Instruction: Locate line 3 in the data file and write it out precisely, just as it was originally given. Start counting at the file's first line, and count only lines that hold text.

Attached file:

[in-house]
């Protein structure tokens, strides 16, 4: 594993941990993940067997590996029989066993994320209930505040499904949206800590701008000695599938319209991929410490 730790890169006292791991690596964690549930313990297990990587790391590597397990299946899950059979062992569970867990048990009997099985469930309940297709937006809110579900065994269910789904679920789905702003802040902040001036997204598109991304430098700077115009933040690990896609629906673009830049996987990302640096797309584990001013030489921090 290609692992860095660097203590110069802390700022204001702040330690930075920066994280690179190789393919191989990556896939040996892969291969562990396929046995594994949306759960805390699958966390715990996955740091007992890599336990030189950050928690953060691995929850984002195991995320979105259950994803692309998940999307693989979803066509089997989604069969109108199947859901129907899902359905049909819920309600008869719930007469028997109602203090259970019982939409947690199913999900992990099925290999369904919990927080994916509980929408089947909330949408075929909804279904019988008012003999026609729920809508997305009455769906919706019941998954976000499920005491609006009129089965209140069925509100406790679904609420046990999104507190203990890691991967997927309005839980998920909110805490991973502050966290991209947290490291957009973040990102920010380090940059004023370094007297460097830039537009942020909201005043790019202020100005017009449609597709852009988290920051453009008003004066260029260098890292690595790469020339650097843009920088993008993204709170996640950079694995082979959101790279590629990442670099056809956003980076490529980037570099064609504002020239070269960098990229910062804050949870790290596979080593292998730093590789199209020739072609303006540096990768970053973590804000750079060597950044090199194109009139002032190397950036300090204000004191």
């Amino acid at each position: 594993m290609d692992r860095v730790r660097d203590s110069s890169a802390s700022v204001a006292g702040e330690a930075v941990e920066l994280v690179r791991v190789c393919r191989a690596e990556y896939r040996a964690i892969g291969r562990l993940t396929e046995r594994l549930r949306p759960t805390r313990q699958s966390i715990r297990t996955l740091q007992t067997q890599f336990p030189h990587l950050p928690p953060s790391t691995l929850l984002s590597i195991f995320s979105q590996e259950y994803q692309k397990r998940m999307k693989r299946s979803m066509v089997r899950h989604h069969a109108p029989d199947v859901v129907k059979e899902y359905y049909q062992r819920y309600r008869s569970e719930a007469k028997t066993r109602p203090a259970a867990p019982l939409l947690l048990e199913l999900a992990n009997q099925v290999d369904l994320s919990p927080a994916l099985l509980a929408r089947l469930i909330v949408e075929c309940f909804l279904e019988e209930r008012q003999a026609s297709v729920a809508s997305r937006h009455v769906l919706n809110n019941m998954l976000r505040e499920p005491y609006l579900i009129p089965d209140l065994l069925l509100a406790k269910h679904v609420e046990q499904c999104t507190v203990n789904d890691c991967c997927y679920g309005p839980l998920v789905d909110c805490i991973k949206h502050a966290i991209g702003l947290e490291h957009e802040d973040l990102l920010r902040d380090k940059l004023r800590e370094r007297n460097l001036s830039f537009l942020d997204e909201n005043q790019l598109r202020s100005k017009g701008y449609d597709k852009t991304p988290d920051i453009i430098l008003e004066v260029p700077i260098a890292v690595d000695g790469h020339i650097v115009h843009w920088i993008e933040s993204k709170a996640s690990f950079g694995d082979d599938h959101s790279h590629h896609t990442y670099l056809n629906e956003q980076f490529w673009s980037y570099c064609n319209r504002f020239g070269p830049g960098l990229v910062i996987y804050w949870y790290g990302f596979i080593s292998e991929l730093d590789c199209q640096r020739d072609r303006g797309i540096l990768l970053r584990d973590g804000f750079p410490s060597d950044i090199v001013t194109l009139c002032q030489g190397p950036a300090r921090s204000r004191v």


């Amino acid at each position: 594993m290609d692992r860095v730790r660097d203590s110069s890169a802390s700022v204001a006292g702040e330690a930075v941990e920066l994280v690179r791991v190789c393919r191989a690596e990556y896939r040996a964690i892969g291969r562990l993940t396929e046995r594994l549930r949306p759960t805390r313990q699958s966390i715990r297990t996955l740091q007992t067997q890599f336990p030189h990587l950050p928690p953060s790391t691995l929850l984002s590597i195991f995320s979105q590996e259950y994803q692309k397990r998940m999307k693989r299946s979803m066509v089997r899950h989604h069969a109108p029989d199947v859901v129907k059979e899902y359905y049909q062992r819920y309600r008869s569970e719930a007469k028997t066993r109602p203090a259970a867990p019982l939409l947690l048990e199913l999900a992990n009997q099925v290999d369904l994320s919990p927080a994916l099985l509980a929408r089947l469930i909330v949408e075929c309940f909804l279904e019988e209930r008012q003999a026609s297709v729920a809508s997305r937006h009455v769906l919706n809110n019941m998954l976000r505040e499920p005491y609006l579900i009129p089965d209140l065994l069925l509100a406790k269910h679904v609420e046990q499904c999104t507190v203990n789904d890691c991967c997927y679920g309005p839980l998920v789905d909110c805490i991973k949206h502050a966290i991209g702003l947290e490291h957009e802040d973040l990102l920010r902040d380090k940059l004023r800590e370094r007297n460097l001036s830039f537009l942020d997204e909201n005043q790019l598109r202020s100005k017009g701008y449609d597709k852009t991304p988290d920051i453009i430098l008003e004066v260029p700077i260098a890292v690595d000695g790469h020339i650097v115009h843009w920088i993008e933040s993204k709170a996640s690990f950079g694995d082979d599938h959101s790279h590629h896609t990442y670099l056809n629906e956003q980076f490529w673009s980037y570099c064609n319209r504002f020239g070269p830049g960098l990229v910062i996987y804050w949870y790290g990302f596979i080593s292998e991929l730093d590789c199209q640096r020739d072609r303006g797309i540096l990768l970053r584990d973590g804000f750079p410490s060597d950044i090199v001013t194109l009139c002032q030489g190397p950036a300090r921090s204000r004191v």